PETA Calls On N.Y. State Gaming Commission to Investigate Whether Helwan Really Needed Lasix—the Drug He Was Given Prior to Fatal Breakdown
For Immediate Release:
June 15, 2015
Moira Colley 202-483-7382
Belmont, N.Y. – The first time that French horse Helwan raced while on the drug Lasix was his last. At Belmont Park on June 6, just hours before the Belmont Stakes, he broke his leg in the fourth race and was euthanized. In a letter sent today to the New York State Gaming Commission, PETA asks for an investigation into whether he should have been given the drug in the first place.
In its letter, PETA points out that in France, Helwan had raced his entire career—and had won or finished in the top three in every race—without Lasix, which is prohibited from being used on race days outside the U.S and Canada. In the U.S., Lasix is used regularly, supposedly to prevent pulmonary hemorrhages. But it’s also reportedly used as a performance enhancer to make horses run faster, as it’s a diuretic that dehydrates the animals, making them lighter and faster. Nearly every horse at Belmont that day, including Triple Crown winner American Pharoah, raced on Lasix. But the use of this drug is controversial because it also can debilitate horses by making them dehydrated and deficient in calcium, potassium, and chloride—which can lead to muscle fatigue and weakness and may have contributed to Helwan’s broken leg and subsequent death.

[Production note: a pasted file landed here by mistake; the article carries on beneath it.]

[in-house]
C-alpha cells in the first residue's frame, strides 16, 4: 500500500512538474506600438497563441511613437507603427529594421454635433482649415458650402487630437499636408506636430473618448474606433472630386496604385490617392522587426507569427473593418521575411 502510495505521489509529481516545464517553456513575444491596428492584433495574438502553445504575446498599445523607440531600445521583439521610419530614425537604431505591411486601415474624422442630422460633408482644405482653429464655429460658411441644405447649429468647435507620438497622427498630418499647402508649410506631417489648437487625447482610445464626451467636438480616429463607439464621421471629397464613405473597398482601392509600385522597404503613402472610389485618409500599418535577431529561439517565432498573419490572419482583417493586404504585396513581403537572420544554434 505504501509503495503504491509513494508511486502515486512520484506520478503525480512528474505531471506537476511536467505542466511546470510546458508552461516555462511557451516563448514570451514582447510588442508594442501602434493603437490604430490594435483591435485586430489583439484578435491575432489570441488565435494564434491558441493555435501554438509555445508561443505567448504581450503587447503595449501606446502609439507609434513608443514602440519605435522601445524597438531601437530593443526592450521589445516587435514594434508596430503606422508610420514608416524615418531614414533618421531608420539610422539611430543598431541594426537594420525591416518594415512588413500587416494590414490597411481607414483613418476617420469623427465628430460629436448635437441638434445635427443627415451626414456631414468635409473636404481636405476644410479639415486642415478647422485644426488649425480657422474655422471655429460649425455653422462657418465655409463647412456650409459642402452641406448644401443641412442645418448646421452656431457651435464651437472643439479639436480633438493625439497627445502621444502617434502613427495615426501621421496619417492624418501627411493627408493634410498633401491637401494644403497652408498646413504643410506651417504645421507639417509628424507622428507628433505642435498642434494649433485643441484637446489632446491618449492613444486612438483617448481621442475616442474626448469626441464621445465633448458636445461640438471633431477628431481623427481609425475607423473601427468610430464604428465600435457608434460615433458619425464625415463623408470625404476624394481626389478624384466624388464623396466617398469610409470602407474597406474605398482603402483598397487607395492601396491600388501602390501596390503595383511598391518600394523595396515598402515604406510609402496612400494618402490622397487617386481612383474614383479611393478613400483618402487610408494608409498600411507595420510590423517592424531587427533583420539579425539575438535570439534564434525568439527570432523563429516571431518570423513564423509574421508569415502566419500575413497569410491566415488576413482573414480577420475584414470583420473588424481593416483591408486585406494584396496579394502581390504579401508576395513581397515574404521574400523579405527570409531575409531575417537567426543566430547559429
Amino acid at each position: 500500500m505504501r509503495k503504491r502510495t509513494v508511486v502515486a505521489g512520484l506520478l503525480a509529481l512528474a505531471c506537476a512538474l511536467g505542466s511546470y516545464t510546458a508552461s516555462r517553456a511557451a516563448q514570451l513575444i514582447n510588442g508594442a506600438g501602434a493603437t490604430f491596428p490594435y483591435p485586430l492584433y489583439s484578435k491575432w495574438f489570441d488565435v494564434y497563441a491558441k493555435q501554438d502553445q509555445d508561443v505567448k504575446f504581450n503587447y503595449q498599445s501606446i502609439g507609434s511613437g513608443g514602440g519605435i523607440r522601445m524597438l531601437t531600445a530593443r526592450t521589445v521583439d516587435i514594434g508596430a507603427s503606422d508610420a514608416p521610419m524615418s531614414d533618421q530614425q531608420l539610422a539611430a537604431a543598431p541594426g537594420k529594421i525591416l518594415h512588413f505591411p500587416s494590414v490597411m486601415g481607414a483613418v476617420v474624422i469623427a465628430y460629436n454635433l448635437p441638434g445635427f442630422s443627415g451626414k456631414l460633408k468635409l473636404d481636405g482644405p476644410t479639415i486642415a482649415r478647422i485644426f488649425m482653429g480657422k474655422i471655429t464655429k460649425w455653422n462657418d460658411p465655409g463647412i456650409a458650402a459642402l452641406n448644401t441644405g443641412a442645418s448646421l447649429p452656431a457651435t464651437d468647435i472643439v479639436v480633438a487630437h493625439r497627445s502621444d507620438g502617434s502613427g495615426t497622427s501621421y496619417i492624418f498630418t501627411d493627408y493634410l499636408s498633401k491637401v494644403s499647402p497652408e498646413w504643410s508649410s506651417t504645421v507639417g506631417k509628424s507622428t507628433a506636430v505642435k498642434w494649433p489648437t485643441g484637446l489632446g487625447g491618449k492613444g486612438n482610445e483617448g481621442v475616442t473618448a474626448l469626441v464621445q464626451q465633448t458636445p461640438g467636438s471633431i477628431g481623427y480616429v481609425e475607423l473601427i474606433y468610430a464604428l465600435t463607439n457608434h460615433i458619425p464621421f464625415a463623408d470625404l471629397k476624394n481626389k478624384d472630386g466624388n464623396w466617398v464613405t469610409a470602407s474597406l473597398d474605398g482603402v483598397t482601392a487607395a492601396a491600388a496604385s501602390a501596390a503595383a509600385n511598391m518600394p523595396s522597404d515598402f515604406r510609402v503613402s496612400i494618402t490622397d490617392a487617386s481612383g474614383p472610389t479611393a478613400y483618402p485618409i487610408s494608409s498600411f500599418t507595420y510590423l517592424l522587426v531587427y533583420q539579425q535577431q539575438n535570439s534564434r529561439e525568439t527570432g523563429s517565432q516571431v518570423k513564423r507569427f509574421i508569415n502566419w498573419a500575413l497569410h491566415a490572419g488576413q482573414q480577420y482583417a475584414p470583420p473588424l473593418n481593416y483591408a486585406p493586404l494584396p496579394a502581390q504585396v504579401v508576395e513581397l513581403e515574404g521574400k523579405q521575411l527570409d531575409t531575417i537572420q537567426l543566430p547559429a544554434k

New York racing regulations ban the use of Lasix unless horses meet certain qualifying conditions, such as a bleeding incident during a workout or a precedent of previously racing while on the drug—qualifiers that PETA says Helwan’s history indicates he likely didn’t meet.
“Why would Helwan only need this powerful medication on U.S. soil?” asks PETA Senior Vice President Kathy Guillermo. “We urge officials to find out whether there was credible evidence that Helwan actually bled during a workout, especially since he had never raced on Lasix before, or if he was given the drug so that he wouldn’t lose his competitive edge against the other horses—all of whom were on Lasix.”
For more information, please visit PETA.org.